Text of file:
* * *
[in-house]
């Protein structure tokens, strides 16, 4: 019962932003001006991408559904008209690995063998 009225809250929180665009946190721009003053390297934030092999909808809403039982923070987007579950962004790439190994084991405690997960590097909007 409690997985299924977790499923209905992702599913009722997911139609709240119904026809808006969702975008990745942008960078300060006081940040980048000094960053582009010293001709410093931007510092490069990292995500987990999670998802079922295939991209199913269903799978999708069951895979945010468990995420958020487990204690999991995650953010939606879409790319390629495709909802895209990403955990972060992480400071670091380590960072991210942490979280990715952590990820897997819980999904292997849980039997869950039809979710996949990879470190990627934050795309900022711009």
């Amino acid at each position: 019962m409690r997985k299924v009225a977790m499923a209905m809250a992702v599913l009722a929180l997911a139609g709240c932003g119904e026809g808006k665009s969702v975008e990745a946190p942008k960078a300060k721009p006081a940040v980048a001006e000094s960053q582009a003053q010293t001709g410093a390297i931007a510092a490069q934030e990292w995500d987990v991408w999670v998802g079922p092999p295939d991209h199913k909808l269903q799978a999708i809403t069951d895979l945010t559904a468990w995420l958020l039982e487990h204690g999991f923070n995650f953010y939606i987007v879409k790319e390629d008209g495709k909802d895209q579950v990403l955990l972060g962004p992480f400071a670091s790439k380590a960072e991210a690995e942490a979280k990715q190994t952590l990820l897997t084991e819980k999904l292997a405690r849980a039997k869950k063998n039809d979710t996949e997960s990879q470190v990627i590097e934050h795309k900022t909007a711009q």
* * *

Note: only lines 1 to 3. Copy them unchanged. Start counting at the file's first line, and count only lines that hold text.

[in-house]
């Protein structure tokens, strides 16, 4: 019962932003001006991408559904008209690995063998 009225809250929180665009946190721009003053390297934030092999909808809403039982923070987007579950962004790439190994084991405690997960590097909007 409690997985299924977790499923209905992702599913009722997911139609709240119904026809808006969702975008990745942008960078300060006081940040980048000094960053582009010293001709410093931007510092490069990292995500987990999670998802079922295939991209199913269903799978999708069951895979945010468990995420958020487990204690999991995650953010939606879409790319390629495709909802895209990403955990972060992480400071670091380590960072991210942490979280990715952590990820897997819980999904292997849980039997869950039809979710996949990879470190990627934050795309900022711009």
């Amino acid at each position: 019962m409690r997985k299924v009225a977790m499923a209905m809250a992702v599913l009722a929180l997911a139609g709240c932003g119904e026809g808006k665009s969702v975008e990745a946190p942008k960078a300060k721009p006081a940040v980048a001006e000094s960053q582009a003053q010293t001709g410093a390297i931007a510092a490069q934030e990292w995500d987990v991408w999670v998802g079922p092999p295939d991209h199913k909808l269903q799978a999708i809403t069951d895979l945010t559904a468990w995420l958020l039982e487990h204690g999991f923070n995650f953010y939606i987007v879409k790319e390629d008209g495709k909802d895209q579950v990403l955990l972060g962004p992480f400071a670091s790439k380590a960072e991210a690995e942490a979280k990715q190994t952590l990820l897997t084991e819980k999904l292997a405690r849980a039997k869950k063998n039809d979710t996949e997960s990879q470190v990627i590097e934050h795309k900022t909007a711009q």